Like most of American society, I resolved to lose weight beginning January 1, 2012. I’ve been eating healthy, drinking water, and working out daily. My gym membership’s actually become worth the monthly fee due to the amount I’ve been going (for once!). I usually stick to the treadmill and crossramp machines, but since I’ve had a “new year, new you” mentality, I decided to mix things up a few weeks ago and try Zumba at the gym.
Now, I’m not completely new to Zumba. I used to go to a hole-in-the-wall gym in a small town back east where they offered “Zumba classes.” I put that in quotes due to the ridiculously obvious difference between the two classes! At my old gym, Zumba was a low-impact, step-touch slow jam that left me feeling upbeat but by no means sore. Silly me to think that a Los Angeles chain gym would offer the same level of ease…
Let me tell you: It was HARD.
60 minutes of non-stop, high-impact dancing with complicated Latin steps that my Irish-American hips were not prepared for!
But here’s where some self-discovery came into play. First of all, I had a ton of fun! It’s hard not to smile (when you’re not concentrating on breathing so you don’t pass out..) when you’re shimmying like crazy to incredibly upbeat music. But the part that I learned about myself and that I’m proud of is that I can love to do something and be terrible at it!
So, let’s break this down into two parts. First, the pride. I’ve learned myself and seen in others that being proud of yourself is par for the course when you’re trying new things. It’s easy to live in our comfort zone boxes, but the world outside them is so much more rewarding! So be proud when you switch things up…and allow yourself to feel proud and pat yourself on the back. What a concept! Saying “good job” to yourself instead of every other person in your life!
Second, the idea of enjoying something without being a master at it. I think it’s a very common idea in our society that everything we do, whether it be our career or our laundry, has to improve over time in order to be worthwhile. That’s a lot of pressure because we do a lot of things throughout our lives! So, what if we were all to just enjoy DOING things instead of aiming for “better” in all areas of our lives? I’m not a professional dancer, have no intention of being a fitness instructor, and will most likely never be a contestant on “Dancing With the Stars.” So, why should I work to be a master of Zumba? I do it to burn calories and have fun. Are those things achieved every time I zumba (is that a verb?) no matter how many steps I can pull off? Yes. And that makes me happy.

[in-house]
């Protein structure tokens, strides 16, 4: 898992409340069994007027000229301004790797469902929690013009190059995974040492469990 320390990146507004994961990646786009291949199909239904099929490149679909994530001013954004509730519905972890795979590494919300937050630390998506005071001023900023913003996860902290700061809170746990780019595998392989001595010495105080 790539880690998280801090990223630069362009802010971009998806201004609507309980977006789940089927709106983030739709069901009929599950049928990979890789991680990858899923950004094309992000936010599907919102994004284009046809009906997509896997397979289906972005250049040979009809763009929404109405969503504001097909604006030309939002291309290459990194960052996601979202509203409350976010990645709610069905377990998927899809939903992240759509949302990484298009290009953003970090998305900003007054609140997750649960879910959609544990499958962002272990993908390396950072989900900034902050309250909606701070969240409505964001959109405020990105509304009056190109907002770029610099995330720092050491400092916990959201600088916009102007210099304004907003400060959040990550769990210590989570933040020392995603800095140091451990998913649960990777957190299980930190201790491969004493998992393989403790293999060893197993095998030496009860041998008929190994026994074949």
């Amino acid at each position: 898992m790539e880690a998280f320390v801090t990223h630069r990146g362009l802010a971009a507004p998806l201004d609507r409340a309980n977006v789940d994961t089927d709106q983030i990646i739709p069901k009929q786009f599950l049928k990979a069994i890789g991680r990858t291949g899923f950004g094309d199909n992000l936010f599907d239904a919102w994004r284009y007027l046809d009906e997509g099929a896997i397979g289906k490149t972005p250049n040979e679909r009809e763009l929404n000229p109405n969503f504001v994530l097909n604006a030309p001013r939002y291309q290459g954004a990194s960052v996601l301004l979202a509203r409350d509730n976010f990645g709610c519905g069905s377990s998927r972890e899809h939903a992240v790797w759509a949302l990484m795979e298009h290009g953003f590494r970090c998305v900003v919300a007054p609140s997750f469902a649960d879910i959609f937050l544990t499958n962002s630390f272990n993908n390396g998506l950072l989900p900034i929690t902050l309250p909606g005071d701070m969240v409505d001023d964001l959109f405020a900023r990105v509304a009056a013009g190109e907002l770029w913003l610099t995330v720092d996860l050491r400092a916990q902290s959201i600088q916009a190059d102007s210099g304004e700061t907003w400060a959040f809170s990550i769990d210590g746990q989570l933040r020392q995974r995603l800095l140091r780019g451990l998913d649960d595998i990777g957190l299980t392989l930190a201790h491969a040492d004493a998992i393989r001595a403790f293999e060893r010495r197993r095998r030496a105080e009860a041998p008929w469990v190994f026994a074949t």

To wrap up: Through trying Zumba, I learned that attempting a new activity, no matter how trivial, can result in pride and a feeling of accomplishment. I also learned that it’s possible to enjoy an activity without striving for mastery of it.
So, the next time you engage in a new or even familiar activity, ask yourself what you want to get out of it. Are you putting unnecessary pressure on yourself that may be hindering fun from the experience?
Please comment and let me know if you have experienced anything similar. Or different. 🙂